--When it came to feuds, Sergio Garcia and Tiger Woods made all the headlines last week at the U.S. Open, with the Spaniard apologizing for his "fried chicken" remark made a few weeks earlier at a dinner before the BMW PGA Championship on the European Tour at Wentworth.
Rory McIlory and Billy Horschel, few even knew there was anything between then.
Their bad blood came about in the 2007 Walker Cup at Royal County Down Golf Club in Newcastle, Northern Ireland, where Great Britain and Ireland scored a 12 1/2-11 1/2 victory over the Americans.
Horschel, who played college golf at Florida, was matched against McIlroy three times, scoring a 1 up singles win over the Irishman on the first day and teaming with Rickie Fowler to beat McIlroy and Rhys Davis of Wales, 2 and 1, in foursomes on the morning of the second day.
However, McIlroy scored a critical 4-and-2 singles victory over Horschel on the afternoon of the final day and admitted afterward that more than a little personal satisfaction went along with it.
"It was great to win, especially against him," McIlroy said. "I don't really have much time for him, to be honest."
McIlroy apparently was not pleased with Horschel's animated behavior during the matches, a bit like the Americans' disdain for some of Garcia's antics in the Ryder Cup.
Horschel, who captured the Zurich Classic of New Orleans earlier this year for his first PGA Tour victory, said it's all in the past.
"He didn't think the way I conducted myself on the golf course was right, but we were young," the 26-year-old Horschel said. "We were immature.
"I consider him a buddy. There's no spat at all, no hard feelings at all. We were young guys and we're going to make mistakes when we're still maturing as individuals. It was water under the bridge a long time ago."
Horschel even played a practice round with McIlroy and Tiger Woods the day before the tournament started last week at Merion.
--Miller Barber, one of the colorful characters on the PGA Tour during the 1960s and '70s, died at the age of 82 at his home in Scottsdale, Ariz.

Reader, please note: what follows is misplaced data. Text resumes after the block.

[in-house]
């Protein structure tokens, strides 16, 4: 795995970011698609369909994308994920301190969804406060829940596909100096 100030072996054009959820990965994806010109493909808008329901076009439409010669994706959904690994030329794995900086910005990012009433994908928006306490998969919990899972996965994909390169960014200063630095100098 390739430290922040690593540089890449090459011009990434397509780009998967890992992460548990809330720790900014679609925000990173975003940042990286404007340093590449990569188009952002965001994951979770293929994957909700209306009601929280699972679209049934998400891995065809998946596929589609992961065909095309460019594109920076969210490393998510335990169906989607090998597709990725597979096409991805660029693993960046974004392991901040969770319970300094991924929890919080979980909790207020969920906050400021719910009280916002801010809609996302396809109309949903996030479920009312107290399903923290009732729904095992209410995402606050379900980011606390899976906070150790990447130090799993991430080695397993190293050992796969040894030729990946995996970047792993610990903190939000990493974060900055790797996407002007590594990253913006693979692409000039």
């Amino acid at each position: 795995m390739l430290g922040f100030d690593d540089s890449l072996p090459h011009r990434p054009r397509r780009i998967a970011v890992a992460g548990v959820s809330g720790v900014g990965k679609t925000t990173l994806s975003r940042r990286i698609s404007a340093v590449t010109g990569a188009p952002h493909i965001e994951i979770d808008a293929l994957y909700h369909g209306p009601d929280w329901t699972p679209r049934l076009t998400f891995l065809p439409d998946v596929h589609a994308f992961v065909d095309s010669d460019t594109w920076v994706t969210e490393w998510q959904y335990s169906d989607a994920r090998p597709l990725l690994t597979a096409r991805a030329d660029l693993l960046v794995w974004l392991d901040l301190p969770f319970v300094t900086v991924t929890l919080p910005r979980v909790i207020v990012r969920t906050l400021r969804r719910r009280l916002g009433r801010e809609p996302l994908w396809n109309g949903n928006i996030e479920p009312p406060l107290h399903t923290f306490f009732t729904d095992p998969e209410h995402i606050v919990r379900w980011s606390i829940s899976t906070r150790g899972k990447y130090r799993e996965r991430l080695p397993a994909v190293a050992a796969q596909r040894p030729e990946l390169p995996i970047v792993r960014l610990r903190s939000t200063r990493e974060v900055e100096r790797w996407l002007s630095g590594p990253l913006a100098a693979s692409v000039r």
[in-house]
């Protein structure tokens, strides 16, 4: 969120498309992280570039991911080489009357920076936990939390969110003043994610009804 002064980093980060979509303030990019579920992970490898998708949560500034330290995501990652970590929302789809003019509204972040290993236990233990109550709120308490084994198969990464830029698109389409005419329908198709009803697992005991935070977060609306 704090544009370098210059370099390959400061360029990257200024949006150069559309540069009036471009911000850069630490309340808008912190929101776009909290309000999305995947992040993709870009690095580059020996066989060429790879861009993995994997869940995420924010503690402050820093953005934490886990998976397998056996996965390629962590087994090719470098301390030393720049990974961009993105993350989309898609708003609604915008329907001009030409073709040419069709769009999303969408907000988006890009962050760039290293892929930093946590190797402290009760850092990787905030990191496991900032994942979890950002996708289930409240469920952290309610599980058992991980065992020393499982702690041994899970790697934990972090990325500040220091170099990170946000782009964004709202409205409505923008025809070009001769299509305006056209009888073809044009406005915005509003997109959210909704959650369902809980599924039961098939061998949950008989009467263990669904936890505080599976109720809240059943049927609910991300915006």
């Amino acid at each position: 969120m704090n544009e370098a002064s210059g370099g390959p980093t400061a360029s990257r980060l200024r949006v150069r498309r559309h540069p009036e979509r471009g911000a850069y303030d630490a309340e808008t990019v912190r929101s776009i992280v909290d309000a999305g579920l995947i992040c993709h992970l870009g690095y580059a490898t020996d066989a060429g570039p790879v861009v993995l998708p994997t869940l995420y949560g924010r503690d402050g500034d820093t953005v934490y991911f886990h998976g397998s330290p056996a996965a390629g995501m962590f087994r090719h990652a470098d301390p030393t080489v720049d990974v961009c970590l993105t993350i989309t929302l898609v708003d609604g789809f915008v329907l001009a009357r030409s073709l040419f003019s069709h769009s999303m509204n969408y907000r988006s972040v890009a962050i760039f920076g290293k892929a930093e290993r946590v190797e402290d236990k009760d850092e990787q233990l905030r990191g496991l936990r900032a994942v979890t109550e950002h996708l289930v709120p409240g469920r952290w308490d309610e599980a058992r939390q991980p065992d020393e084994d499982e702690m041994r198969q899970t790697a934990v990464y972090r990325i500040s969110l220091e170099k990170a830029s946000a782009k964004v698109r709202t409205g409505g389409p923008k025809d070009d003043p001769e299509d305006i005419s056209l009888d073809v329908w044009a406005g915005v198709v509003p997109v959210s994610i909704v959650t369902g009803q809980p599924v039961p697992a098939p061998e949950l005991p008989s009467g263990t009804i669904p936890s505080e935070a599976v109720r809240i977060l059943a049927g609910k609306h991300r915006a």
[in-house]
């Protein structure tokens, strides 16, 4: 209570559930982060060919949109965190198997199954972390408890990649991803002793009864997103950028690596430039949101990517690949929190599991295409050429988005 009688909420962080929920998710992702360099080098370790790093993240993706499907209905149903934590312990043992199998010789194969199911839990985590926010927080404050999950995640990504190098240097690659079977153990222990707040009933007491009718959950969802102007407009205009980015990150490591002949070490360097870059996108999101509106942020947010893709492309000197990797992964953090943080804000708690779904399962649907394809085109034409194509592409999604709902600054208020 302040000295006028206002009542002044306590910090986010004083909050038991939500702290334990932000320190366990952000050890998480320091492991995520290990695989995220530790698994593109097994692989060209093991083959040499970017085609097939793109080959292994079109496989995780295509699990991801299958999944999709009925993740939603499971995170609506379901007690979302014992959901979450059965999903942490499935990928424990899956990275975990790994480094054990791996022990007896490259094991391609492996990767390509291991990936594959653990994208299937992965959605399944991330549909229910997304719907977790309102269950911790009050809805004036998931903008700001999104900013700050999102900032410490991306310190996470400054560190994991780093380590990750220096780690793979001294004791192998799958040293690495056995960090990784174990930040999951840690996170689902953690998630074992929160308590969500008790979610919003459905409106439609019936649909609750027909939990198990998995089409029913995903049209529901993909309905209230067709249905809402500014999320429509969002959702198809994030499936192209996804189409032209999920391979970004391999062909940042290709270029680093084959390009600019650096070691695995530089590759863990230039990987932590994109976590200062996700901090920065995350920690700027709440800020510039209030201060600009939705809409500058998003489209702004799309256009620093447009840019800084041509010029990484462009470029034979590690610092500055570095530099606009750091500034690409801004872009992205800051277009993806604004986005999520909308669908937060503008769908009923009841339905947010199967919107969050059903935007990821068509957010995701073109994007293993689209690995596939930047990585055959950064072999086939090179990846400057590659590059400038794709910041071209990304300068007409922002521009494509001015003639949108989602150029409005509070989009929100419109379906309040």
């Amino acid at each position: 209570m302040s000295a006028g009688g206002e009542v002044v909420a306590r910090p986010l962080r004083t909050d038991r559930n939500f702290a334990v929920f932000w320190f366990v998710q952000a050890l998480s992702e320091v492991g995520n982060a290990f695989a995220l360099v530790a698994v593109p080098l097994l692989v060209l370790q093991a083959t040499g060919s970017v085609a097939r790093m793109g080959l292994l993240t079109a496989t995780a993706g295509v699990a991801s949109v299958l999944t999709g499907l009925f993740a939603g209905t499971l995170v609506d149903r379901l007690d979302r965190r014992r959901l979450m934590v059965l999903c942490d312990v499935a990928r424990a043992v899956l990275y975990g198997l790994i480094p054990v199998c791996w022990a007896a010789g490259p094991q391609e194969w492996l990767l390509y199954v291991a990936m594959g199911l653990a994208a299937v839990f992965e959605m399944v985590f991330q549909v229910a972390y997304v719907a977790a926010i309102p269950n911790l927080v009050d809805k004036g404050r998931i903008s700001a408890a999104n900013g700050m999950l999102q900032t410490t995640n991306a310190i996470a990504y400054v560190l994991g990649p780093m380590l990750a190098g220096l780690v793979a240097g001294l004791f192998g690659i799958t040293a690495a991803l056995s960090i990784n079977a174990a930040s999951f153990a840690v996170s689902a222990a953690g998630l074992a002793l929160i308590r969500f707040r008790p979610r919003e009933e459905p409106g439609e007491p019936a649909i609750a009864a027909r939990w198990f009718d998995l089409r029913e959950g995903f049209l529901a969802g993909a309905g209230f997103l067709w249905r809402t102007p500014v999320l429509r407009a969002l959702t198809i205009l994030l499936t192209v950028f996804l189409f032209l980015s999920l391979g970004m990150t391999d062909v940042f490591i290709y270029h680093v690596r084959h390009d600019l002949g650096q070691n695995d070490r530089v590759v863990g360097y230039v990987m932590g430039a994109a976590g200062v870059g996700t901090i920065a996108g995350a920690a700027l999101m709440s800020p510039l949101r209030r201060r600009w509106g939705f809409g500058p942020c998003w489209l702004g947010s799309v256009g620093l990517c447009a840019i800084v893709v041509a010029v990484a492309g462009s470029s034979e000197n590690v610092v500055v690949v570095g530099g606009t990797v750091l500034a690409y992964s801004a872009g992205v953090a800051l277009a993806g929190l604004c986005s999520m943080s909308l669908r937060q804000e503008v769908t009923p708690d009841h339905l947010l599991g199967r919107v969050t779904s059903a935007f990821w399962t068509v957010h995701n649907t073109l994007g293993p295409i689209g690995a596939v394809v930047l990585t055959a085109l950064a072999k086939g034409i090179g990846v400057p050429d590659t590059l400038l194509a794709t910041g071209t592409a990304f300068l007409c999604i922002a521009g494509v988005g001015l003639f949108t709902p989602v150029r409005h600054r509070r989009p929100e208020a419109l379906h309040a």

Barber, who was known as "Mr. X," won 11 times on the PGA Tour before really turning it on when he moved to what is now the Champions Tour, winning 24 times during the early years of the senior circuit with his distinctive, looping swing.
"We are saddened by the passing of Miller Barber," commissioner Tim Finchem said in a statement. "He was a wonderful player who made his mark on the PGA Tour with 11 victories and then really excelled on the Champions Tour, becoming one of its best players in the tour's formative years.
"Miller and the Champions Tour's other early stars helped establish the tour and make it the tremendous success it has become."
Despite his unorthodox swing and pudgy frame, Barber played in a record 1,297 tournaments in his career on the PGA Tour and Champions Tour and earned more than $5.6 million.
Barber's right elbow flew out on his backswing as he raised the club to the outside, bringing it high over his head, the shaft almost perpendicular to the ground.
From there, he looped the clubhead inside and produced an orthodox downswing.
"He has a great release through the ball, and that's one of the most important things," Arnold Palmer told Newsday in 1989. "And don't let that muscle tone fool you. He is strong."